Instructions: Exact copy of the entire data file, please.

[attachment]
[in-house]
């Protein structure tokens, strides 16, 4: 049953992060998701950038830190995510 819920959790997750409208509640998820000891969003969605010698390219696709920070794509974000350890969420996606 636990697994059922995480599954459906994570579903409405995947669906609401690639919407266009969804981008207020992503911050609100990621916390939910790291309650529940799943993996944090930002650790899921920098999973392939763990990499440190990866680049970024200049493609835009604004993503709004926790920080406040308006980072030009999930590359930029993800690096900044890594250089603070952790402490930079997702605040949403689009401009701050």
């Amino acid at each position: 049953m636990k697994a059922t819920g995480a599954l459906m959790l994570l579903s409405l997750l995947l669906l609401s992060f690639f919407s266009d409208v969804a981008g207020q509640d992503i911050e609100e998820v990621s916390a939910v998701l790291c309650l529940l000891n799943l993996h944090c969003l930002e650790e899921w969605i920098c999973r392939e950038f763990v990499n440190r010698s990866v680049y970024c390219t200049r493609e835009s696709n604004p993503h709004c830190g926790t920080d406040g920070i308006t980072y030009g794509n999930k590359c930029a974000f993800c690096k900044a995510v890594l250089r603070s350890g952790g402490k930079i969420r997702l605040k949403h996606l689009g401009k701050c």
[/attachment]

[in-house]
């Protein structure tokens, strides 16, 4: 049953992060998701950038830190995510 819920959790997750409208509640998820000891969003969605010698390219696709920070794509974000350890969420996606 636990697994059922995480599954459906994570579903409405995947669906609401690639919407266009969804981008207020992503911050609100990621916390939910790291309650529940799943993996944090930002650790899921920098999973392939763990990499440190990866680049970024200049493609835009604004993503709004926790920080406040308006980072030009999930590359930029993800690096900044890594250089603070952790402490930079997702605040949403689009401009701050």
């Amino acid at each position: 049953m636990k697994a059922t819920g995480a599954l459906m959790l994570l579903s409405l997750l995947l669906l609401s992060f690639f919407s266009d409208v969804a981008g207020q509640d992503i911050e609100e998820v990621s916390a939910v998701l790291c309650l529940l000891n799943l993996h944090c969003l930002e650790e899921w969605i920098c999973r392939e950038f763990v990499n440190r010698s990866v680049y970024c390219t200049r493609e835009s696709n604004p993503h709004c830190g926790t920080d406040g920070i308006t980072y030009g794509n999930k590359c930029a974000f993800c690096k900044a995510v890594l250089r603070s350890g952790g402490k930079i969420r997702l605040k949403h996606l689009g401009k701050c």